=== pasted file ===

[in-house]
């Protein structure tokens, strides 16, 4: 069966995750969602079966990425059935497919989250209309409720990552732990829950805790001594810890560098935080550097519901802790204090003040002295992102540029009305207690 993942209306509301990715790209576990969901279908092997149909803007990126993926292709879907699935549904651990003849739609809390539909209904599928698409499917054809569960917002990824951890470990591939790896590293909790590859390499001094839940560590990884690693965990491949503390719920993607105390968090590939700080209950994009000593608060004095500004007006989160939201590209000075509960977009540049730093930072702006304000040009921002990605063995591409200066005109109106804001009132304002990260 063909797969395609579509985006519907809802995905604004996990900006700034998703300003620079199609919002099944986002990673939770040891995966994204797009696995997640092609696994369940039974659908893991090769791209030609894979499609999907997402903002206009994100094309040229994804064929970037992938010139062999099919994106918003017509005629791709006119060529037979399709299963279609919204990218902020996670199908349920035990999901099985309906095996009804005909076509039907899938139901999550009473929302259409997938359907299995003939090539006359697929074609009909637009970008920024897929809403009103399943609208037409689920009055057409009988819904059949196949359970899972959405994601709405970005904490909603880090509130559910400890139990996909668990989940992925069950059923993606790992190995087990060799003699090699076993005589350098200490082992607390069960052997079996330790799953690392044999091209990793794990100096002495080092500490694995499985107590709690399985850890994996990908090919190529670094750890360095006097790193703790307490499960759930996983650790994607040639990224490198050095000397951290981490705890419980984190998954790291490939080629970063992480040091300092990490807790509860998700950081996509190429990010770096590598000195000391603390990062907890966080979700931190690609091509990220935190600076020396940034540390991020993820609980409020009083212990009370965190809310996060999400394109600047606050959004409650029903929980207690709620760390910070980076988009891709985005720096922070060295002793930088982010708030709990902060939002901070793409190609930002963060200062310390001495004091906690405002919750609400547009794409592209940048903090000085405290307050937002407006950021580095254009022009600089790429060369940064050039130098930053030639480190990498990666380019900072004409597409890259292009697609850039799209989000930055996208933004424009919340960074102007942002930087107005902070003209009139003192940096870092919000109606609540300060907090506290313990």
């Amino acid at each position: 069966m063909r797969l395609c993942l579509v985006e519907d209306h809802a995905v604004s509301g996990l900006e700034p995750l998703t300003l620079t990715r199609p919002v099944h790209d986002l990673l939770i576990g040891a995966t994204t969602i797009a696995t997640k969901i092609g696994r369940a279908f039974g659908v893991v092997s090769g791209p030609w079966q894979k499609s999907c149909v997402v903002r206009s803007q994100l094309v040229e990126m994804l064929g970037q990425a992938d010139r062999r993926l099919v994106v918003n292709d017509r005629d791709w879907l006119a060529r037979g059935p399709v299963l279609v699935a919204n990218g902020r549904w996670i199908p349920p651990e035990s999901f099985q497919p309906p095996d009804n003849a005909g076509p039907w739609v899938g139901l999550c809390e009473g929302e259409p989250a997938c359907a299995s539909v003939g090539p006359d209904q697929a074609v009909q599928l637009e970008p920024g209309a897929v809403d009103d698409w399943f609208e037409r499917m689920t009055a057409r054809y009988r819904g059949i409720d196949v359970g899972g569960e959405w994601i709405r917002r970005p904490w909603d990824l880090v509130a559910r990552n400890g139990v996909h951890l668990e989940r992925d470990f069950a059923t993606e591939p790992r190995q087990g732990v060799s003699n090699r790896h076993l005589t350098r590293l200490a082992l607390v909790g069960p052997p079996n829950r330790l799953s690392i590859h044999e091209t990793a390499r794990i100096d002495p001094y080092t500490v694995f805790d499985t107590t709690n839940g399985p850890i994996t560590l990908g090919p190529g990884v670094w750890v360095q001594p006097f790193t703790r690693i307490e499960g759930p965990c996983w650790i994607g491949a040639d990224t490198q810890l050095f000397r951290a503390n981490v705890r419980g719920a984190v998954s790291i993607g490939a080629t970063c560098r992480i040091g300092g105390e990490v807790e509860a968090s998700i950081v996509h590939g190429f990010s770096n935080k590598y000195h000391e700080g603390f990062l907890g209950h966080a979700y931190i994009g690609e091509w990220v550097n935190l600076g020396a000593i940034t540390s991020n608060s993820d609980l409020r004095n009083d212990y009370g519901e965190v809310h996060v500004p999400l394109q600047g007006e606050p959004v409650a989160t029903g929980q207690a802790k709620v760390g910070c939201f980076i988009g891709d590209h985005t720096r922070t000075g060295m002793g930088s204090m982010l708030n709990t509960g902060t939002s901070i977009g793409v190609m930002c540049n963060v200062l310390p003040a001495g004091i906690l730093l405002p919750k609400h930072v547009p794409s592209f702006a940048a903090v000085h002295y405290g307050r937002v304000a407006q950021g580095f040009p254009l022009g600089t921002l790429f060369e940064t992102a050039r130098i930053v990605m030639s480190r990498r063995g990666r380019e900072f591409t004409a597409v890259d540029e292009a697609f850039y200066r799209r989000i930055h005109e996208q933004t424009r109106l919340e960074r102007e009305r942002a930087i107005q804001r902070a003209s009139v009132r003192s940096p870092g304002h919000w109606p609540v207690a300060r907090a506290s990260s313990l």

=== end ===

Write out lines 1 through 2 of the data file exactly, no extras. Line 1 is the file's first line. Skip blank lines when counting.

[in-house]
């Protein structure tokens, strides 16, 4: 069966995750969602079966990425059935497919989250209309409720990552732990829950805790001594810890560098935080550097519901802790204090003040002295992102540029009305207690 993942209306509301990715790209576990969901279908092997149909803007990126993926292709879907699935549904651990003849739609809390539909209904599928698409499917054809569960917002990824951890470990591939790896590293909790590859390499001094839940560590990884690693965990491949503390719920993607105390968090590939700080209950994009000593608060004095500004007006989160939201590209000075509960977009540049730093930072702006304000040009921002990605063995591409200066005109109106804001009132304002990260 063909797969395609579509985006519907809802995905604004996990900006700034998703300003620079199609919002099944986002990673939770040891995966994204797009696995997640092609696994369940039974659908893991090769791209030609894979499609999907997402903002206009994100094309040229994804064929970037992938010139062999099919994106918003017509005629791709006119060529037979399709299963279609919204990218902020996670199908349920035990999901099985309906095996009804005909076509039907899938139901999550009473929302259409997938359907299995003939090539006359697929074609009909637009970008920024897929809403009103399943609208037409689920009055057409009988819904059949196949359970899972959405994601709405970005904490909603880090509130559910400890139990996909668990989940992925069950059923993606790992190995087990060799003699090699076993005589350098200490082992607390069960052997079996330790799953690392044999091209990793794990100096002495080092500490694995499985107590709690399985850890994996990908090919190529670094750890360095006097790193703790307490499960759930996983650790994607040639990224490198050095000397951290981490705890419980984190998954790291490939080629970063992480040091300092990490807790509860998700950081996509190429990010770096590598000195000391603390990062907890966080979700931190690609091509990220935190600076020396940034540390991020993820609980409020009083212990009370965190809310996060999400394109600047606050959004409650029903929980207690709620760390910070980076988009891709985005720096922070060295002793930088982010708030709990902060939002901070793409190609930002963060200062310390001495004091906690405002919750609400547009794409592209940048903090000085405290307050937002407006950021580095254009022009600089790429060369940064050039130098930053030639480190990498990666380019900072004409597409890259292009697609850039799209989000930055996208933004424009919340960074102007942002930087107005902070003209009139003192940096870092919000109606609540300060907090506290313990």